You screwed up. Now what? 8 things professionals should do next.

It wasn't her.

We’ve all been there:
We missed a deadline.
We promised something but didn’t keep the promise.
We let a bug go to production.

Sometimes the effects are just annoying, sometimes they may have a big impact for other people:

  • If your deadline is “before that super important event” and you miss it then, well, an event like the FIFA World Cup won’t be postponed just because you‘re late.
  • If that bug you deployed to production messes up data and you need to restore from yesterday’s backup then you’ll lose today’s data. At least this way you can undo the damage…
  • …but if that bug causes a zillion mails to be sent out containing coupons for a web store then you won’t be able to undo it.
    (Yes, this is based on a true story. Interestingly, although it had caused some financial damage on the first days, eventually, it turned out to be the most successful marketing measure ever for that store. Still embarrassing for us developers, though.)

Sometimes we find out by ourselves that we screwed up.
But sometimes it’s other people who break the news – clients, bosses, co-workers, friends.

So, what should you do?
Here are 8 recommendations on how a professional should handle it:

1. Listen

First, listen to the person who is complaining to you.
Don’t defend yourself, deny it, wipe it off, ignore it or pull an excuse.

Be open.
Mind your body language:  avoid crossed arms, aggressive, exasperated or amused facial expressions.

Listen calmly, even if the other one speaks emotionally.
Showing this kind of respect and interest is the first step to restore your integrity.

You needn’t be mute all the time, though.
Ask questions: “what happened?”, “when did it happen?”, “who was involved?”.
Ask for facts – but don’t ask “why did it happen?”. It will only blur the facts and might lead to premature bias. Plus, it’s actually your job to find out the reasons.

2. Show you understand

Listening is good but you should also asset the other person that you’re not just play “the nodding game”.
Paraphrase what you have just learned.
Show you understand the impact, the problem that the other one is facing now.

3. Be grateful and show it

Always – really: always – say “thank you for telling me that”.
You may not always fully share the other one’s opinion but he/she talked to you – and that’s great.


Criticizing someone is tough. It makes people feel uncomfortable when they do it. Some folks go to lengths in order to avoid criticizing someone else to the face.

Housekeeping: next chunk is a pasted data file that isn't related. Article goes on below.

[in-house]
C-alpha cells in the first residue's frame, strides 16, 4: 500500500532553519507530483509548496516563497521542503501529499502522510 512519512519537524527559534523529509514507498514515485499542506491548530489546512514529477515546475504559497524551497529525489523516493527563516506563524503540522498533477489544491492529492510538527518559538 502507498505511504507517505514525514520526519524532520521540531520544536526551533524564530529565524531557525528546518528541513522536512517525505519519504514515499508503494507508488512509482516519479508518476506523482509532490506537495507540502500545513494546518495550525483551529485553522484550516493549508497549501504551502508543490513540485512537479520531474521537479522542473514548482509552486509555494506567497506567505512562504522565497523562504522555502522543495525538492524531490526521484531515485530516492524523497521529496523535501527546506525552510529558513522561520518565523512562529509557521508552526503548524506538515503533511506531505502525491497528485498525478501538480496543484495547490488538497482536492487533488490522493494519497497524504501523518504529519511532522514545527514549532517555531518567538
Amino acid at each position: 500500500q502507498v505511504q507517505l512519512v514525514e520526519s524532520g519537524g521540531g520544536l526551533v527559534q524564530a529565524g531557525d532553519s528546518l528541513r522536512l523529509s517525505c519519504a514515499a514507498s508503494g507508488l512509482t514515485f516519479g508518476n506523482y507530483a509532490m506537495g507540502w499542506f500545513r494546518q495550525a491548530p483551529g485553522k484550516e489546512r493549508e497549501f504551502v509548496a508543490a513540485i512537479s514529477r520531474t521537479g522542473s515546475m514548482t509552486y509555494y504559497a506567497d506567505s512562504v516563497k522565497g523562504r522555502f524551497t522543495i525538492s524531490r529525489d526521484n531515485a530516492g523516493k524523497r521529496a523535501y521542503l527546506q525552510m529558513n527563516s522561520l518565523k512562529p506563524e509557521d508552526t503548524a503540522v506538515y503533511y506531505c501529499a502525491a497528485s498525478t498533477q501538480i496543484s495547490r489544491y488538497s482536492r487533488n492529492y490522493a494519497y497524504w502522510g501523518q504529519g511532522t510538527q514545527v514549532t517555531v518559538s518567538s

Anonymously? “Oh sure, no problem. Let’s post something on the internet…”
By email? “Yeah, and I’ll send it out late so the addressee can’t call me back today.”

But those people who criticize you do give you direct feedback although it may make them just as uncomfortable as you if you were in their position.
Ultimately, this means they care about you, especially if the criticism was face to face.

Be grateful for it and say so.
It will be the first step to restore the relationship between you and the other one.

4. Apologize

Say you’re sorry.
What exactly you are sorry about depends on the situation:

If you know you screwed up personally then say “sorry I screwed up”.

If you’ve just learned about the issue for the first time or you’d like to investigate some more before you “confess” then there’s still something you should always show empathy for:
Someone (who obviously cares about you) is having a problem, so say
“I’m sorry that you’re in this mess now”.

This way you avoid a premature confession but you still continue restoring the relationship between you and the other one.

(If you later find out you or someone else you are accountable for really did cause the problem then don’t hesitate to apologize for screwing up.)

5. Take responsibility

If you are personally accountable then say so.
Continue by promising you will take measures to prevent the problem in the future.

If you are not personally accountable or not sure if you are or who is to blame in the first place then, at least, say:
“I’ll take care of it”.

It’s important to show the other person that the time, emotional strain and courage talking to you were not in vain:
You’ll take care of it, albeit just delivering the information to the people you know are really responsible and will take it from here.

Even more importantly, this step should be the turning point.